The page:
"Our industry and this show have always been at the forefront of shaping the future, but have never lost track of sharing the benefits of success beyond our immediate circle," she said. "Knowing that some of what we do at Metalcon can have immediate and long-term impacts on groups such as Homes for Our Troops and Canstruction gives all of us a great feeling."
Apart from the charity events, the trade show and seminars are expected to bring more than 8,000 to Tampa. The 2005 show in Las Vegas attracted more than 6,500.
Covering all segments of the metal-building industry, Metalcon deals with everything from metal roofing to environmental building and roll forming. Here's a list of some of the sessions most relevant to sheet metal contractors. Most sessions are held in the morning to avoid schedule conflicts with the afternoon trade show. Fees may apply for some sessions.
Sessions"Understanding Metal Roofing: Part I" is set for 8:30 a.m. Oct. 3. Metal Roof Advisory Group's Rob Haddock will give his popular presentation on the history of metal roofing, coatings, materials, weathering and metallurgy. Application techniques, sealants and seams will also be discussed.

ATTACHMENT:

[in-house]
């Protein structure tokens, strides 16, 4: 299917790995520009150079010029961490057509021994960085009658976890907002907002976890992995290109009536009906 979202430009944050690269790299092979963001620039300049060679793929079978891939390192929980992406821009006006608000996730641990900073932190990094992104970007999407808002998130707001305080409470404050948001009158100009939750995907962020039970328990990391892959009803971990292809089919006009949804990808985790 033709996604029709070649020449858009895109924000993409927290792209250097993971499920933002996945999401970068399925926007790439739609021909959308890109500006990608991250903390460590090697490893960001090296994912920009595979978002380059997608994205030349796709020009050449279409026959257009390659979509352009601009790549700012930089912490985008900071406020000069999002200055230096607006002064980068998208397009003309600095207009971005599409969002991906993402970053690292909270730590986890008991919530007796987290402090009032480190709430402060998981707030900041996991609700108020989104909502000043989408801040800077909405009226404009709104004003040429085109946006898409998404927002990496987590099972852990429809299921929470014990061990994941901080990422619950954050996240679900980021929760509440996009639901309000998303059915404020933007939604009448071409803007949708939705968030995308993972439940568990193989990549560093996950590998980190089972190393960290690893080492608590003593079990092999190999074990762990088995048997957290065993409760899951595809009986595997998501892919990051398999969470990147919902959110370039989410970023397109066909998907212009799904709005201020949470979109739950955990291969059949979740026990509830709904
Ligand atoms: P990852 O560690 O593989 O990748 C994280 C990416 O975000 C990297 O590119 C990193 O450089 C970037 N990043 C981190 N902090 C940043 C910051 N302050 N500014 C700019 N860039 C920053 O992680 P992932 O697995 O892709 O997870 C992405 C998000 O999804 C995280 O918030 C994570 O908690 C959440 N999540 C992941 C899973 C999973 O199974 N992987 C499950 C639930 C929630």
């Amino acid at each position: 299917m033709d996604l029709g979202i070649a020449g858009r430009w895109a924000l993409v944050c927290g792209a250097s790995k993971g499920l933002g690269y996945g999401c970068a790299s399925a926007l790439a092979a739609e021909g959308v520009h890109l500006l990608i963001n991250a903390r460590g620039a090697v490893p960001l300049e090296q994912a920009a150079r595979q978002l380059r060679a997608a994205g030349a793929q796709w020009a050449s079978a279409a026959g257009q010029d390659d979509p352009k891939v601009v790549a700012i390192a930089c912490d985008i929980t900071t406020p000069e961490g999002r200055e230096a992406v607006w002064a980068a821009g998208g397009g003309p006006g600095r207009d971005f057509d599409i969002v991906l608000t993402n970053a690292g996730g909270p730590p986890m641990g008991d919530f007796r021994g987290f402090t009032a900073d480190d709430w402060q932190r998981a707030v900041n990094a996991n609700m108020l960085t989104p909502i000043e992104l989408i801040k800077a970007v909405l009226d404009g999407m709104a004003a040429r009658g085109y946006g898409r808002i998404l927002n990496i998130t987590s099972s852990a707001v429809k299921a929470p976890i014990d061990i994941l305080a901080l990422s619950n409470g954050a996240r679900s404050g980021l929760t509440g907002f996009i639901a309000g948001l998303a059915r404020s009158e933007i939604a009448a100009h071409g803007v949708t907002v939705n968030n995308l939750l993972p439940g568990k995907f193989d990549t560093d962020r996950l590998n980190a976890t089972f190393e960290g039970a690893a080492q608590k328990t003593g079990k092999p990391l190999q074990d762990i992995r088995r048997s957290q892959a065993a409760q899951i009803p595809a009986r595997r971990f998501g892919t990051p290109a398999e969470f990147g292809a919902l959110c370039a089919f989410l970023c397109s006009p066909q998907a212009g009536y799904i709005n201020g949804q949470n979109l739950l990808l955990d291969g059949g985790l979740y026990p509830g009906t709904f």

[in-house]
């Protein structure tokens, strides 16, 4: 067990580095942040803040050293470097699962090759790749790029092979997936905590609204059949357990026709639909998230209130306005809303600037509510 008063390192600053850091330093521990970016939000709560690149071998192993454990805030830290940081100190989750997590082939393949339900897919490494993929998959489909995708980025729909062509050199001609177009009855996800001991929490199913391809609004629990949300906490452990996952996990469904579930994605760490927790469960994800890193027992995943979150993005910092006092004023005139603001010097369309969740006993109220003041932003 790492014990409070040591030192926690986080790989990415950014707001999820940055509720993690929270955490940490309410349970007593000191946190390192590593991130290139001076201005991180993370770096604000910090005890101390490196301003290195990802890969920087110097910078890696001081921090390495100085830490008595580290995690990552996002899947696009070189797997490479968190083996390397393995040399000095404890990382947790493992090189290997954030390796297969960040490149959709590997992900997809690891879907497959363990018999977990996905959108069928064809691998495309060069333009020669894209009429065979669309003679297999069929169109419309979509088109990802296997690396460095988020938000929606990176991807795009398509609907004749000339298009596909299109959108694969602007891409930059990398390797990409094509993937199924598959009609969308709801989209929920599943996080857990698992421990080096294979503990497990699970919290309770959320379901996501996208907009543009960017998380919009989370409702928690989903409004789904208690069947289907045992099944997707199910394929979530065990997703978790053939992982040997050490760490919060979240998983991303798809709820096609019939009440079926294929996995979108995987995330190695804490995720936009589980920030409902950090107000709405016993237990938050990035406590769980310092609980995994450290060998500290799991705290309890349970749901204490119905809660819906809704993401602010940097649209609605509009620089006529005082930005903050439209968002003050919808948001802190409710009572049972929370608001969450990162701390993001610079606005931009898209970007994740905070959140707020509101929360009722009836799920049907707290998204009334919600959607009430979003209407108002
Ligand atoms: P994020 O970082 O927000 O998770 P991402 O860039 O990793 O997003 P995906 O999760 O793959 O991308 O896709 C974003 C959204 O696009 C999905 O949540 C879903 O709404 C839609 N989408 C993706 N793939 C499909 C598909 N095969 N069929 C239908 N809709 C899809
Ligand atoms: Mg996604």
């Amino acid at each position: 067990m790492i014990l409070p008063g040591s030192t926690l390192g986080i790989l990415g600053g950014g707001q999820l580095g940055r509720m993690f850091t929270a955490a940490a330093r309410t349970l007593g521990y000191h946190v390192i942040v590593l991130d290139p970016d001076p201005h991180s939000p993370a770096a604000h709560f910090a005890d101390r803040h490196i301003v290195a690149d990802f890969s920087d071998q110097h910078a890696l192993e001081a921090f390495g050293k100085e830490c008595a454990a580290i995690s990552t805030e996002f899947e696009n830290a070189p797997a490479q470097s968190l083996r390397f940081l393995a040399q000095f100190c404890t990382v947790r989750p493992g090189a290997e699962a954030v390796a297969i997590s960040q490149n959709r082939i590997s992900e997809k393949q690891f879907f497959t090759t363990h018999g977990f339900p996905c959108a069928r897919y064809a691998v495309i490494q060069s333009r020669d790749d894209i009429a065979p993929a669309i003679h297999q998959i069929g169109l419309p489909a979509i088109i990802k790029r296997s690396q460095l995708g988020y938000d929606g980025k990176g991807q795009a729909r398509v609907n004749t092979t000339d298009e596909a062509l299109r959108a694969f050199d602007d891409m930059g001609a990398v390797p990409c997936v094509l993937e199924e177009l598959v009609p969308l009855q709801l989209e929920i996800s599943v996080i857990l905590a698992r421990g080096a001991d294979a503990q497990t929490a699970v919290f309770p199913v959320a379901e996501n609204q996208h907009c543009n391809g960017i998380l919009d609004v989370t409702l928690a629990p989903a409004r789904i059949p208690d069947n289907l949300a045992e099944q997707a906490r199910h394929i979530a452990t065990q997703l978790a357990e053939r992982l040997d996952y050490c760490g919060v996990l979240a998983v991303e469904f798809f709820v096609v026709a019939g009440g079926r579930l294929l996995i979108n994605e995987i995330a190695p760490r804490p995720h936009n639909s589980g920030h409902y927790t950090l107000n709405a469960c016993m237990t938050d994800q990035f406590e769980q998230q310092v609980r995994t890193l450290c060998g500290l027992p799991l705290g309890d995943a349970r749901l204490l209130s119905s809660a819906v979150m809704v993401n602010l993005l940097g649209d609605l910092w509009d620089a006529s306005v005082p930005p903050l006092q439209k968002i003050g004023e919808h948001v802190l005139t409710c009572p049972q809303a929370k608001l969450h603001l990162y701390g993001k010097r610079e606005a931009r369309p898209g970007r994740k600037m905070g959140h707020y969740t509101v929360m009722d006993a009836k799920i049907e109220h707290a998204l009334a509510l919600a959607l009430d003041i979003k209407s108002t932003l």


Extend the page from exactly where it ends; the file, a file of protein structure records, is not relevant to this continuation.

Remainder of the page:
Part II at 10:15 a.m. will delve into paints, steep-slope construction, drainage and wind issues.
"Best Practices for Metal Roofing in High-Wind Environments" is aimed at architects and builders who work in areas with tornados and hurricanes. The effects of Florida's well-known hurricanes, Charley, Jean, Wilma and Ivan will be discussed. Kevin Corcoran, vice president of business development with Englert Inc., will explain what contractors are doing to reduce damage from future storms. The session is at 8:30 a.m. Oct. 3.